An unprepared runner can easily reach a heartbeat rate of 170-180 beats per minute, and 200-220 beats per minute during acceleration, which teeters over into the red zone. However, it’s commonly known that 120-140 beats per minute is optimal for amateur running. Given that we’re all different, and our bodies are pretty dissimilar too, some people have to walk, not run, to stay in the 120-140 heartbeat per minute rate. Despite the fact it’s boring, it will also save your heart. All you need to do is let your body get used to workload before increasing running speed.
Aerobic and anaerobic running
Aerobic running – the healthiest way of running which keeps your body processes in the safe zone, maintaining the stable work of all body systems and processes, including the transportation of oxygen. This is vital. The harder your heart needs to work to push oxygen through veins to organs and tissues, the faster it gets tired and the faster it starts to wear out. As soon as there’s oxygen deficiency, aerobic running turns into anaerobic.
Anaerobic running – is the way to run on the edge of what your body is capable of, usually accompanied by the lack of oxygen. Anaerobic running usually starts with acidosis, an oxygen deficiency which causes acid unbalance in the body. Anaerobic load is most often the thing needed to step up to a new level of running, but it’s also accompanied by increased stress and health risks. That’s why we should stick to aerobic running, which is considered to be a systematic and health-friendly way to increase intensiveness of your training and time spent running faster and longer in the 120-140 heartbeat per minute range, which is equal to a low pulse rate.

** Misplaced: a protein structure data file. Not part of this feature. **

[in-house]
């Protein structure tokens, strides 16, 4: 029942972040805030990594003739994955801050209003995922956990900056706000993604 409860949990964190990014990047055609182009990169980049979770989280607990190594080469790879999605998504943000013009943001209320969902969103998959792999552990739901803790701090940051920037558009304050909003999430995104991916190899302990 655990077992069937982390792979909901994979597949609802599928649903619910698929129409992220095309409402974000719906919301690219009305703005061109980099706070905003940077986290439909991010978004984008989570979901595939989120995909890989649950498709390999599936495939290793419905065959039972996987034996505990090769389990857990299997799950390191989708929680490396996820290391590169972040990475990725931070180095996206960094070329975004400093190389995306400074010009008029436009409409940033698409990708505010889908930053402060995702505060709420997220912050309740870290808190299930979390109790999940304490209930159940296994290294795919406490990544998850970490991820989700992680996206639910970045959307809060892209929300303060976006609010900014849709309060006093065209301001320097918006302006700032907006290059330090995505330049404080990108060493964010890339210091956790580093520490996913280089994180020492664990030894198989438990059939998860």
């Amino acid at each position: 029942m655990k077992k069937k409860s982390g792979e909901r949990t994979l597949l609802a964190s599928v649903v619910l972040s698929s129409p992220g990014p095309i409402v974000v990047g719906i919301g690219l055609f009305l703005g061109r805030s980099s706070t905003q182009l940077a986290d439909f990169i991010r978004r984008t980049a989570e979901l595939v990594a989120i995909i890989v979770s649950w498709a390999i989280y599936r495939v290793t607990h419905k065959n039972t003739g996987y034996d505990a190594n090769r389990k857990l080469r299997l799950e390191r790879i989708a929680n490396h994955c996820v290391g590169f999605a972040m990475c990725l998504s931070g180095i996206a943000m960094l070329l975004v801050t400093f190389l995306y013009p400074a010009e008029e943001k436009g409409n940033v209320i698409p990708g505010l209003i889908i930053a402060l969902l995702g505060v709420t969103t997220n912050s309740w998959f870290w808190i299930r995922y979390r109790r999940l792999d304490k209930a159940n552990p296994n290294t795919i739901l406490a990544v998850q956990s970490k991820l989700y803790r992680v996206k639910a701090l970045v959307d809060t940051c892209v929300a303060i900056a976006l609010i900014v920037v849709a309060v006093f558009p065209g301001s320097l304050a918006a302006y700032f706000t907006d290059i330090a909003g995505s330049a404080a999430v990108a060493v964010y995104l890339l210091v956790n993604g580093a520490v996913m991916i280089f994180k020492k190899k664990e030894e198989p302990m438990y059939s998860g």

How to calculate the pulse rate considered ‘low’ for you
According to The Big Book of Endurance Training and Racing, to figure out the pulse rate of your body transferring from aerobic stage to anaerobic you have to take away your age from 180. If you have had or have a serious injury or if you’re recovering from an illness, take away your age plus 10. If you have an allergy or asthma, take away 5. If within two years you’re enjoying a noticeable progress, add 5 (180 – your age +5).
Never err on the side of running fast at early stages of your running career, especially if you’re suffering from obesity. Your heart will face too much stress and thus will wear out quickly and instead of improving your health, you’ll actually make it worse! That’s why running at low pulse is key to not only lose weight and improve health, but to pave the foundation for future victories, like running faster and within longer periods of time. More information you can also find on Essaygobuy.com.